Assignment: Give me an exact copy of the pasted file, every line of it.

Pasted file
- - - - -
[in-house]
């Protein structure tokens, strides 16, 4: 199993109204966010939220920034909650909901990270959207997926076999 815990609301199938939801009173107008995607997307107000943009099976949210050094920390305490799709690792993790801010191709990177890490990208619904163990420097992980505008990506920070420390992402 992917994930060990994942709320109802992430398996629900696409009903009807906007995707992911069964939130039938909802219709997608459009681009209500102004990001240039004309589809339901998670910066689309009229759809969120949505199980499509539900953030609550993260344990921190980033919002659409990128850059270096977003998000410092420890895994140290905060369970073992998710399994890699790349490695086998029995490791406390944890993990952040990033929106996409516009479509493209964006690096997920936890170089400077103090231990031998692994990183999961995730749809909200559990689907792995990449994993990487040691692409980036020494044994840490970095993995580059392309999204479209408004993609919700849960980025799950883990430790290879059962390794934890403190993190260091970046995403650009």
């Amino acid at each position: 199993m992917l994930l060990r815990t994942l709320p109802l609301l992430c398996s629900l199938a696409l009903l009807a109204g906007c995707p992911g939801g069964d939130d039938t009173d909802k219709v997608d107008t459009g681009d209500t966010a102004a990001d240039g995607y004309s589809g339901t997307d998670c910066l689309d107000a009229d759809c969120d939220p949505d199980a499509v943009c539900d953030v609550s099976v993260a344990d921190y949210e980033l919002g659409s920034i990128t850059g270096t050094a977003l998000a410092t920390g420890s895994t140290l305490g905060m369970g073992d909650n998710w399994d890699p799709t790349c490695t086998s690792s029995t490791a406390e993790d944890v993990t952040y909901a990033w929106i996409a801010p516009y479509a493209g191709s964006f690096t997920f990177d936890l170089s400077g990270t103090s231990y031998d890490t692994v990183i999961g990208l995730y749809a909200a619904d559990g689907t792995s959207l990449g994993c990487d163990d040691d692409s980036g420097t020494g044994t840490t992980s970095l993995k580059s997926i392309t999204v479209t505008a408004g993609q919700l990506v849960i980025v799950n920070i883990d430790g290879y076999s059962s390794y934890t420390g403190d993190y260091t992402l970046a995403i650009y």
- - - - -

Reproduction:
[in-house]
């Protein structure tokens, strides 16, 4: 199993109204966010939220920034909650909901990270959207997926076999 815990609301199938939801009173107008995607997307107000943009099976949210050094920390305490799709690792993790801010191709990177890490990208619904163990420097992980505008990506920070420390992402 992917994930060990994942709320109802992430398996629900696409009903009807906007995707992911069964939130039938909802219709997608459009681009209500102004990001240039004309589809339901998670910066689309009229759809969120949505199980499509539900953030609550993260344990921190980033919002659409990128850059270096977003998000410092420890895994140290905060369970073992998710399994890699790349490695086998029995490791406390944890993990952040990033929106996409516009479509493209964006690096997920936890170089400077103090231990031998692994990183999961995730749809909200559990689907792995990449994993990487040691692409980036020494044994840490970095993995580059392309999204479209408004993609919700849960980025799950883990430790290879059962390794934890403190993190260091970046995403650009």
């Amino acid at each position: 199993m992917l994930l060990r815990t994942l709320p109802l609301l992430c398996s629900l199938a696409l009903l009807a109204g906007c995707p992911g939801g069964d939130d039938t009173d909802k219709v997608d107008t459009g681009d209500t966010a102004a990001d240039g995607y004309s589809g339901t997307d998670c910066l689309d107000a009229d759809c969120d939220p949505d199980a499509v943009c539900d953030v609550s099976v993260a344990d921190y949210e980033l919002g659409s920034i990128t850059g270096t050094a977003l998000a410092t920390g420890s895994t140290l305490g905060m369970g073992d909650n998710w399994d890699p799709t790349c490695t086998s690792s029995t490791a406390e993790d944890v993990t952040y909901a990033w929106i996409a801010p516009y479509a493209g191709s964006f690096t997920f990177d936890l170089s400077g990270t103090s231990y031998d890490t692994v990183i999961g990208l995730y749809a909200a619904d559990g689907t792995s959207l990449g994993c990487d163990d040691d692409s980036g420097t020494g044994t840490t992980s970095l993995k580059s997926i392309t999204v479209t505008a408004g993609q919700l990506v849960i980025v799950n920070i883990d430790g290879y076999s059962s390794y934890t420390g403190d993190y260091t992402l970046a995403i650009y």